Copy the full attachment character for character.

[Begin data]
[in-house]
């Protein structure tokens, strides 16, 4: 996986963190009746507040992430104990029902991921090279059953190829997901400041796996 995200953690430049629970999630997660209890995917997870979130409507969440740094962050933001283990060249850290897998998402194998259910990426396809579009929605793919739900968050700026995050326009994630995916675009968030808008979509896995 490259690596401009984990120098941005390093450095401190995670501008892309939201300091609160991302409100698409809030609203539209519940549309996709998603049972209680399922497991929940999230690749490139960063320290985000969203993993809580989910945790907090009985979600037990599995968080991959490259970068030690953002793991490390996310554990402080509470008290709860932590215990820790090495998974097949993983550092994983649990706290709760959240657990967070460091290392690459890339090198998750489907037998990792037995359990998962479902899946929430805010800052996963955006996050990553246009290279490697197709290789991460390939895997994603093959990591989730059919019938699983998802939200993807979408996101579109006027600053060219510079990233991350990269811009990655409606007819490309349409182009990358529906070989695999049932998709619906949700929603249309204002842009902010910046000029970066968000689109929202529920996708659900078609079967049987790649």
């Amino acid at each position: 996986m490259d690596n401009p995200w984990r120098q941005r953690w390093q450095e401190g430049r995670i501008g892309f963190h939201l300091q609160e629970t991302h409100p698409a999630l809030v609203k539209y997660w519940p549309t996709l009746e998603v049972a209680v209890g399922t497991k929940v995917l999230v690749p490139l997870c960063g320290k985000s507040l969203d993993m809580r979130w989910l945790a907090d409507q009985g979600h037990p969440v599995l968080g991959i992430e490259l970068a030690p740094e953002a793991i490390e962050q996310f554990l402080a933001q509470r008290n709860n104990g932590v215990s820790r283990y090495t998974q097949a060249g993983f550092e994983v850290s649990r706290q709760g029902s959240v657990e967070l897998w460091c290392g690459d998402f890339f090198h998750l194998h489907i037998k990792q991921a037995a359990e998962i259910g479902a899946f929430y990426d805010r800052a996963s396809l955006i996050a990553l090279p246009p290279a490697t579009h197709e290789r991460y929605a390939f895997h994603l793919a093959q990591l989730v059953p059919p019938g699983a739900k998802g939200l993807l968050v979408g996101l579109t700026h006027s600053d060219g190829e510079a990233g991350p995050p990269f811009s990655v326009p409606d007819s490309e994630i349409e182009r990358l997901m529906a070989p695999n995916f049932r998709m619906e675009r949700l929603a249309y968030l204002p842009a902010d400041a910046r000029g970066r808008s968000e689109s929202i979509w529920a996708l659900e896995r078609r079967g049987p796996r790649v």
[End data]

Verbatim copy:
[in-house]
């Protein structure tokens, strides 16, 4: 996986963190009746507040992430104990029902991921090279059953190829997901400041796996 995200953690430049629970999630997660209890995917997870979130409507969440740094962050933001283990060249850290897998998402194998259910990426396809579009929605793919739900968050700026995050326009994630995916675009968030808008979509896995 490259690596401009984990120098941005390093450095401190995670501008892309939201300091609160991302409100698409809030609203539209519940549309996709998603049972209680399922497991929940999230690749490139960063320290985000969203993993809580989910945790907090009985979600037990599995968080991959490259970068030690953002793991490390996310554990402080509470008290709860932590215990820790090495998974097949993983550092994983649990706290709760959240657990967070460091290392690459890339090198998750489907037998990792037995359990998962479902899946929430805010800052996963955006996050990553246009290279490697197709290789991460390939895997994603093959990591989730059919019938699983998802939200993807979408996101579109006027600053060219510079990233991350990269811009990655409606007819490309349409182009990358529906070989695999049932998709619906949700929603249309204002842009902010910046000029970066968000689109929202529920996708659900078609079967049987790649």
């Amino acid at each position: 996986m490259d690596n401009p995200w984990r120098q941005r953690w390093q450095e401190g430049r995670i501008g892309f963190h939201l300091q609160e629970t991302h409100p698409a999630l809030v609203k539209y997660w519940p549309t996709l009746e998603v049972a209680v209890g399922t497991k929940v995917l999230v690749p490139l997870c960063g320290k985000s507040l969203d993993m809580r979130w989910l945790a907090d409507q009985g979600h037990p969440v599995l968080g991959i992430e490259l970068a030690p740094e953002a793991i490390e962050q996310f554990l402080a933001q509470r008290n709860n104990g932590v215990s820790r283990y090495t998974q097949a060249g993983f550092e994983v850290s649990r706290q709760g029902s959240v657990e967070l897998w460091c290392g690459d998402f890339f090198h998750l194998h489907i037998k990792q991921a037995a359990e998962i259910g479902a899946f929430y990426d805010r800052a996963s396809l955006i996050a990553l090279p246009p290279a490697t579009h197709e290789r991460y929605a390939f895997h994603l793919a093959q990591l989730v059953p059919p019938g699983a739900k998802g939200l993807l968050v979408g996101l579109t700026h006027s600053d060219g190829e510079a990233g991350p995050p990269f811009s990655v326009p409606d007819s490309e994630i349409e182009r990358l997901m529906a070989p695999n995916f049932r998709m619906e675009r949700l929603a249309y968030l204002p842009a902010d400041a910046r000029g970066r808008s968000e689109s929202i979509w529920a996708l659900e896995r078609r079967g049987p796996r790649v």